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Different world


Taking public transportation has the distinct advantage of exposing me to areas of the American culture I'm not completely in tune with. The train ride to the airport, although similar to the train ride out with the mix of people frome bums to young people, scrawny to beyond obese, gorgeous to butt-ugly, was interestingly more pleasant than the ride out from the airport.

Instead of catching the red train from the convention center, I caught the blue, and took it to where the two line separated. Near the exchange point, a black man came by and asked for my change. His request was different from most change requests I normally get: his eyes were missing the usual "deranged" (in quotes, because that's not quite the right word) look, his manner wasn't desperate, and he was softspoken. When I gently shook my head no, he nodded thanks and moved on.

I watched him for a moment, and did something I rarely ever do: I dug the change out of my backpack and handed it to him as he walked back to the back of the car. He nodded thanks again.

The change wasn't much: maybe fifty cents. Money I would most likely never miss. At least I sincerely hope I would never miss.

The change started me thinking: I had one hundred dollars in my backpack from a trip to the ATM yesterday. It was my lunch and spending money for the week. Would I miss twenty of it? Handing it to a beggar wouldn't be the best use of it, but losing twenty dollars isn't any better.

I dug the twenty out of the back of my pack, folded it into eighths, and handed it to the man as he was eying a woman's three bags of recycling.

He didn't realize it was a twenty, but saw that it was paper, and thanked me. A minute later, recyclables in hand, he came up to me to thank me again.

Would he spend that money on drugs? Would he buy alcohol or cigarettes? Would he buy something I generally disapproval of, or something he needed.

I decided I didn't care.

If he needed that cigarette to get him through the day, then that's what he needed to spend his money on. Because it was his money now to spend.


What a beautiful way of summing up a situation. How often we worry about how our donations will be used, as an excuse for saying no. It's something I've struggled with for as long as I've been old enough to have money that somebody else would want from me.

Just saying no seems so heartless, so cruel. Not, 'no, I'm afraid you'll spend it on drugs or booze', but just 'No', as in, 'I don't want to have to be around you any longer than humanly possible'. 'No' as in, 'how dare you ask me for something?' 'No' as in 'I can't quite acknowledge our shared humanity by giving you a buck'.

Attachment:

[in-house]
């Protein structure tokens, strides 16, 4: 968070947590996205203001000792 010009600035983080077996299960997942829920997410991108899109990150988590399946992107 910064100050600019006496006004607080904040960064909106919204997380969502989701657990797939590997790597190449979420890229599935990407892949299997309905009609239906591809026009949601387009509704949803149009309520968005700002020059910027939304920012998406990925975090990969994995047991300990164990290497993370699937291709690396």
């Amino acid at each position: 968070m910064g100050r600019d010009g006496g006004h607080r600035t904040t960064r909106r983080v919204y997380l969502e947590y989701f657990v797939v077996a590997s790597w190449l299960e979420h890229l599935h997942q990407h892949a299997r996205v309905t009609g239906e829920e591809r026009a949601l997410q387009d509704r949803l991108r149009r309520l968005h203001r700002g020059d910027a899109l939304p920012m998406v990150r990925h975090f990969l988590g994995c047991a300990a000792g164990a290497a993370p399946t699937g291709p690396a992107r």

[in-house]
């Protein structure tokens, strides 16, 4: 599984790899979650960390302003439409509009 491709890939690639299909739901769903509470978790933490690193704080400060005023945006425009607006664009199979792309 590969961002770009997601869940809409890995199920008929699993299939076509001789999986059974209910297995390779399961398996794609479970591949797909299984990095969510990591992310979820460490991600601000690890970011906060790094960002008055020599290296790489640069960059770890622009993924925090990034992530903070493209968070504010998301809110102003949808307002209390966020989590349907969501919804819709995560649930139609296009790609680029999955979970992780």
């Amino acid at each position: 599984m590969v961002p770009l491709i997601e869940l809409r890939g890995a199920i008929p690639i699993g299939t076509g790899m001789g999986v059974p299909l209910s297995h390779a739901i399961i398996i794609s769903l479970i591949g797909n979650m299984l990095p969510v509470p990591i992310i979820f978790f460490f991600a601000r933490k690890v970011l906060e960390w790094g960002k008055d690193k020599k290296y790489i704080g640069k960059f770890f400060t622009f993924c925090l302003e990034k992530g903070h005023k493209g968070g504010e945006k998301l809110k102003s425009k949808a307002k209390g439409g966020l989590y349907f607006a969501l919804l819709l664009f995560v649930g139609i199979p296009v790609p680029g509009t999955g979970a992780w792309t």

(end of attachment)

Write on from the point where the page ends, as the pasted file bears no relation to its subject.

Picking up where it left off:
I have the additional burden of recognizing that contrary to what my culture teaches me (beggars are lazy, dangerous, crazy, bad, whatever), my faith tells me that these are not how I'm to make my decision about whether to give or not. Giving is expected of me, regardless of the situation (Matthew 5:42 - 'Give to the one who asks you, and do not turn away from the one who wants to borrow from you.')

The key isn't what the other person does with the money, though given the right context, that should be a concern of mine as well. The key is how I approach the giving. How tightly do I hold on to that money? How judgmental am I of someone else who needs something from me? How little do I want to look at and acknowledge that this is a child of God every bit as much as I am? That split second decision about whether to share some change or a buck speaks volumes about who I am. Of necessity, it can only speak volumes about me, rather than the requestor, because I rarely know anything about them.

Of course, I hope that the money will be used for something good, rather than drugs or booze or whatever. Of course, if the opportunity is right, I'm more than willing to go and buy somebody some food instead of just handing them a buck or two. But ultimately, what they do with the money - or don't do with it - is their issue, not mine.

Good on you for trusting your instincts.